What is improvisation?
From amongst many definitions, it is diffcult to indicate one— but surely, improvisation is a creative process in which creation and performance happen at the same time. The resulting form is created and simultaneously creates itself.
Here and now.
In the process of improvising, an equally important role is played by the spontaneous expression of thoughts and controlling them, Improvisation is always an act of courage: we create something new and unknown. We do not always succeed in expressing what we initially wanted to express; we can never have full control over the totality of the improvised utterance and all its components: it unfolds, meeting the element of chance. Chance can mean error but also discovery of something we would have known if not improvising.
What is improvisation for?
Exactly: what for? The modern world, extremely specialised as it is, marginalises the importance of improvisation in the education and culture of young people, future artists, or simply music lovers. ere is no time for improvisation: education is focused on achieving fast, tangible effects. Before reaching schooling age, most children improvise, often unknowingly, for example during play. Children are very free in their expression, interested rather in the process of creation than the creative act itself. It is worth realising that playful music improvisation equals to learning its fundamental rules, assigning meaning to seemingly random notes. Improvisation can be a game of transforming reality and creating a new, personalone. Participation in such a process is a value in itself, an act that brings satisfaction, a feeling of agency, self-realisation: elements whose educational value cannot be overestimated. Szábolcs Esztényi call improvisation musical speech, as opposed to interpretation, which he compares to recitation. This vivid analogy forces us to admit that we begin musical education with reciting, not speaking...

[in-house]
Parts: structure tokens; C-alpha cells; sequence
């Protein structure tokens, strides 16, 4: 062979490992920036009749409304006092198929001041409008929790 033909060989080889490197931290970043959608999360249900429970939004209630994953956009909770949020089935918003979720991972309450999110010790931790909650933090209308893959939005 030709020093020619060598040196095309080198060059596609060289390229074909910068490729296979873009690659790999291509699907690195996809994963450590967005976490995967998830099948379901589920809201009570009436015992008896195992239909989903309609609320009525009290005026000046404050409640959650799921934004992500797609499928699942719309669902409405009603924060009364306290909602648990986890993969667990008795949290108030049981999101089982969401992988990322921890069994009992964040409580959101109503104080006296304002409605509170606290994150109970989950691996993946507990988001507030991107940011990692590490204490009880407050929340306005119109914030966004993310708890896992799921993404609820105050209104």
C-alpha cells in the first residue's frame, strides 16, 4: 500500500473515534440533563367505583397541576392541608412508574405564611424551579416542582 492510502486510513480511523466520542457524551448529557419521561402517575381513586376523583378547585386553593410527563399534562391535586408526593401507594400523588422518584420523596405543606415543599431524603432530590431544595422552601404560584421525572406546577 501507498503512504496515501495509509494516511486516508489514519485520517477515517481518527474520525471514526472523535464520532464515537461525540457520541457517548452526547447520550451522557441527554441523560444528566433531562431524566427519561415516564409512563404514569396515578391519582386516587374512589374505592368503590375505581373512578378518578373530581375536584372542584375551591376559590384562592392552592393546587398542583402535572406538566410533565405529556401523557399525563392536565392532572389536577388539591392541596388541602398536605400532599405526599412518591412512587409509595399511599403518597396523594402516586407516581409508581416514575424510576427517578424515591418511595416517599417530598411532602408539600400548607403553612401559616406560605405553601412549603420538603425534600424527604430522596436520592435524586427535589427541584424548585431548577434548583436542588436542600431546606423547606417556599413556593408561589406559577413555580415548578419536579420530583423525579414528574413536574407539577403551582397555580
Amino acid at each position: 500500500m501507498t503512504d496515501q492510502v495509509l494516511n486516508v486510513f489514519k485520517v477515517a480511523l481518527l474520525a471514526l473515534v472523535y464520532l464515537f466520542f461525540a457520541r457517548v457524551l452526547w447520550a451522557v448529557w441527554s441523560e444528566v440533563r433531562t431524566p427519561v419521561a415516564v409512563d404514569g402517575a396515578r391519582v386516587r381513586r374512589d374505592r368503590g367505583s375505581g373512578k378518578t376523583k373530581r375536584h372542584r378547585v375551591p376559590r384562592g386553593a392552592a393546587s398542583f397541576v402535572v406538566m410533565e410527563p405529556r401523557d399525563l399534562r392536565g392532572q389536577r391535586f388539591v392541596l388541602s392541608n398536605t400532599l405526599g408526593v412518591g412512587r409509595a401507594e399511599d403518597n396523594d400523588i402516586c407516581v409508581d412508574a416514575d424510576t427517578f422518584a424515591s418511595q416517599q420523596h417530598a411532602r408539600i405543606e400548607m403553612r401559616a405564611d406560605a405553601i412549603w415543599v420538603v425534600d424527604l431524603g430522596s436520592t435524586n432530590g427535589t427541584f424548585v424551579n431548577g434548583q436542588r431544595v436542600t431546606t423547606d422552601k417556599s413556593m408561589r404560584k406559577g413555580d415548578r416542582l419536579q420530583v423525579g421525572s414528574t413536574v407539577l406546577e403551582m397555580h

In our concert, we want to reverse the proportions and give improvisation priorty— find the courage to speak.
Every child is a small artist. Almost every child has a natural need to experiment, act artistically, creatively seek. Of course, initially these needs are purely intuitive. Recall yourself when you were a child. Look and listen closely to a child playing. It creates all the time: drawings on the sand with its finger, colourful “secrets”—mosaics of owers or bits of glass found on the way, performances with dolls made of owers or poppies, rhythmic phrases staggered with a straw on the window, mantras hummed with two or three sounds, complicated songs sung in an inexistent, freshly discovered language, full of incomprehensible, mysterious words (such as our eponymous m e l o h a r m o i d i o c h o r d o p h o n e): all these are everyday little improvisations of childhood.
We are born with a natural, intuitive creativity. In the process of associating the world’s tiniest elements into a (possibly) logical whole (all those twigs, grasses, cones, bird feathers, glitches, hums, threads, phrases, characters, shadows, gestures, and events), we build fantastical scenes, images, and compositions: personal visions and imaginations of the world, often crazy and perhaps senseless for the logical mind. Yet, they are not far removed from the visions and effects of artistic action.
Through learning, knowledge, and experience, gaining a sense of logic, we often lose the natural ability to improvise. Yet if we remember the greatest musical improvisers in history: Bach, Handel, Mozart, Beethoven, Chopin, Liszt, Schumann, Schubert, Brahms, Tchaikovsky, Bruckner, we see the names of eminent composers and we know that it was thanks to improvisation— or rather in the process of it—that many of their most ravishing works saw the day. Musical art from its inception was born out of improvisation, including collective improvisation.
So why is there so little of it in our schools? When “school” is created (also in the meaning of a mode of work, set of ideas and methods, creative or didactic patterns), improvisation pales and give way to schematic, imposed actions, styles, operating modes. Yet the wisest teachers and educators know that a well-prepared scheme can bene t improvisation greatly. It is impossible to show and tell children everything; convey all the world’s knowledge about ways of doing things, even within one selected domain. Sometimes, it is simply enough to intelligently trigger improvisation for children to achieve wonderful effects—it will be their own, close to their own personality and consciously reached. Improvisation required intuitive action but professional creation need self-awareness, which cannot appear without freedom. Here we come back to Confucius’s famous saying: Tell me and I will forget; show me and I may remember; involve me and I will understand.
Let us give children back the right to free play, random action, experimentation: the right to improvisation. Let us immerse them in it, also—perhaps especially—at school.